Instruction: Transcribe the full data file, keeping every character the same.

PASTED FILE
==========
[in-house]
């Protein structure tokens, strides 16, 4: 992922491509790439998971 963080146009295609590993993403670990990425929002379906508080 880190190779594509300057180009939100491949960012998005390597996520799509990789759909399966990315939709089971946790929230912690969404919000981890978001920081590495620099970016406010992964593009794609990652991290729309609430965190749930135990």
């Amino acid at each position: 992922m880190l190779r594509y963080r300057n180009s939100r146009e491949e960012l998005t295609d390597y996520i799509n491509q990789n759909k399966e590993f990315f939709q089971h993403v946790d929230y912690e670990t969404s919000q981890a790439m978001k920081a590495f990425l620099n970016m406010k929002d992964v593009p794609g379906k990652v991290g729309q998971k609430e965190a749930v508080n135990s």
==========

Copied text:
[in-house]
């Protein structure tokens, strides 16, 4: 992922491509790439998971 963080146009295609590993993403670990990425929002379906508080 880190190779594509300057180009939100491949960012998005390597996520799509990789759909399966990315939709089971946790929230912690969404919000981890978001920081590495620099970016406010992964593009794609990652991290729309609430965190749930135990």
């Amino acid at each position: 992922m880190l190779r594509y963080r300057n180009s939100r146009e491949e960012l998005t295609d390597y996520i799509n491509q990789n759909k399966e590993f990315f939709q089971h993403v946790d929230y912690e670990t969404s919000q981890a790439m978001k920081a590495f990425l620099n970016m406010k929002d992964v593009p794609g379906k990652v991290g729309q998971k609430e965190a749930v508080n135990s």